Hypoxia Promotes Immune Evasion by Triggering β-Glucan Masking on the Candida albicans Cell Surface via Mitochondrial and cAMP-Protein Kinase A Signaling.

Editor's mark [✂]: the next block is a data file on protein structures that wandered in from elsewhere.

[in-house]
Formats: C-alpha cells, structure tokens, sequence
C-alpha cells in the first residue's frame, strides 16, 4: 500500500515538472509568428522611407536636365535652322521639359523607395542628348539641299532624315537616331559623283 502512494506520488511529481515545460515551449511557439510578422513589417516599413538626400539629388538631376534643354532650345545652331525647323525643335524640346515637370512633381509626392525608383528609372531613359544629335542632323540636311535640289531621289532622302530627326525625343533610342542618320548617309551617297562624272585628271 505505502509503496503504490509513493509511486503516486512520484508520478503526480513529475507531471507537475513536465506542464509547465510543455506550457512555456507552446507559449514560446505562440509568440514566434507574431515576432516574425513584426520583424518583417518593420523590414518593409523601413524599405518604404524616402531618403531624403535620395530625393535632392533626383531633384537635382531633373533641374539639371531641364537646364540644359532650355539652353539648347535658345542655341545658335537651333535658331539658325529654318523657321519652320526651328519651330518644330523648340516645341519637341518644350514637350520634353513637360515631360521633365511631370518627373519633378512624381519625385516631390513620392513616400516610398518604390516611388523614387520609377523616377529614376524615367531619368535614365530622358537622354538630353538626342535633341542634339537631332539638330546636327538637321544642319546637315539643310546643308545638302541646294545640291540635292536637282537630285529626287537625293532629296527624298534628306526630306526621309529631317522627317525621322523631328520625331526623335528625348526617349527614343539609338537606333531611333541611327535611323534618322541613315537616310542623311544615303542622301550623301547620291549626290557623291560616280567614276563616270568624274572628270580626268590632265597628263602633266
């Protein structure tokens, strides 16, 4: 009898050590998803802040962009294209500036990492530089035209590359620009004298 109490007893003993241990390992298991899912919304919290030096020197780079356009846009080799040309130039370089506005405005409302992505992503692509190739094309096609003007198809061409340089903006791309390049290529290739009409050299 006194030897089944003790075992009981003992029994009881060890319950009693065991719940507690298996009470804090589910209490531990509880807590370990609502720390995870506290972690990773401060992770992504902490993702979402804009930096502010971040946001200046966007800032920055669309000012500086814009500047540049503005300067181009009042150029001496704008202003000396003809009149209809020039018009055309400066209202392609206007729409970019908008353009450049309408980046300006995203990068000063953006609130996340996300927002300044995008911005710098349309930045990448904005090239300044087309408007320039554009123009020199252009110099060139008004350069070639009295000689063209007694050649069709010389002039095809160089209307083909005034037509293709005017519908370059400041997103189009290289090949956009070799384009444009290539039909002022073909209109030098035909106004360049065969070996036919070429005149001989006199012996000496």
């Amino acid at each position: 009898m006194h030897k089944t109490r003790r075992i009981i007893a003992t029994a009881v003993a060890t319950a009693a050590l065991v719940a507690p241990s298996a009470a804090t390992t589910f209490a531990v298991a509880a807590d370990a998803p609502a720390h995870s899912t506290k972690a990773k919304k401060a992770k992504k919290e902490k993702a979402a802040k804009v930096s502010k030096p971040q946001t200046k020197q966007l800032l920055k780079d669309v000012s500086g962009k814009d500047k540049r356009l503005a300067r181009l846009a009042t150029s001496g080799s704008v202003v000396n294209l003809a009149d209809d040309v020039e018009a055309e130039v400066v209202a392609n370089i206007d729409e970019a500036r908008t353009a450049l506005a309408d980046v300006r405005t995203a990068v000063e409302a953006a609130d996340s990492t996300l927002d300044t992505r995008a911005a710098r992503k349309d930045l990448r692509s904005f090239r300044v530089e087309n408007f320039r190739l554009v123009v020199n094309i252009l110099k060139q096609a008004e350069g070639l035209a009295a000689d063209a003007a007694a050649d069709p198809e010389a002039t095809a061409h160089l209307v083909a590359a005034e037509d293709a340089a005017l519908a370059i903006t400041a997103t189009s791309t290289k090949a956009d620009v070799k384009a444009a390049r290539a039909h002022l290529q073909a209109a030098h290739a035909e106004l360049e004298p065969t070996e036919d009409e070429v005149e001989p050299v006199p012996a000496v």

Organisms must adapt to changes in oxygen tension if they are to exploit the energetic benefits of reducing oxygen while minimizing the potentially damaging effects of oxidation. Consequently, organisms in all eukaryotic kingdoms display robust adaptation to hypoxia (low oxygen levels). This is particularly important for fungal pathogens that colonize hypoxic niches in the host. We show that adaptation to hypoxia in the major fungal pathogen of humans includes changes in cell wall structure and reduced exposure, at the cell surface, of β-glucan, a key pathogen-associated molecular pattern (PAMP). This leads to reduced phagocytosis by murine bone marrow-derived macrophages and decreased production of IL-10, RANTES, and TNF-α by peripheral blood mononuclear cells, suggesting that hypoxia-induced β-glucan masking has a significant effect upon -host interactions. We show that hypoxia-induced β-glucan masking is dependent upon both mitochondrial and cAMP-protein kinase A (PKA) signaling. The decrease in β-glucan exposure is blocked by mutations that affect mitochondrial functionality (Δ and Δ) or that decrease production of hydrogen peroxide in the inner membrane space (Δ). Furthermore, β-glucan masking is enhanced by mutations that elevate mitochondrial reactive oxygen species (Δ). The β-glucan masking defects displayed by Δ and Δ cells are suppressed by exogenous dibutyryl-cAMP. Also, mutations that inactivate cAMP synthesis (Δ) or PKA (Δ Δ) block the masking phenotype. Our data suggest that responds to hypoxic niches by inducing β-glucan masking via a mitochondrial cAMP-PKA signaling pathway, thereby modulating local immune responses and promoting fungal colonization. Animal, plant, and fungal cells occupy environments that impose changes in oxygen tension. Consequently, many species have evolved mechanisms that permit robust adaptation to these changes. The fungal pathogen can colonize hypoxic (low oxygen) niches in its human host, such as the lower gastrointestinal tract and inflamed tissues, but to colonize its host, the fungus must also evade local immune defenses. We reveal, for the first time, a defined link between hypoxic adaptation and immune evasion in As this pathogen adapts to hypoxia, it undergoes changes in cell wall structure that include masking of β-glucan at its cell surface, and it becomes better able to evade phagocytosis by innate immune cells. We also define the signaling mechanisms that mediate hypoxia-induced β-glucan masking, showing that they are dependent on mitochondrial signaling and the cAMP-protein kinase pathway. Therefore, hypoxia appears to trigger immune evasion in this fungal pathogen.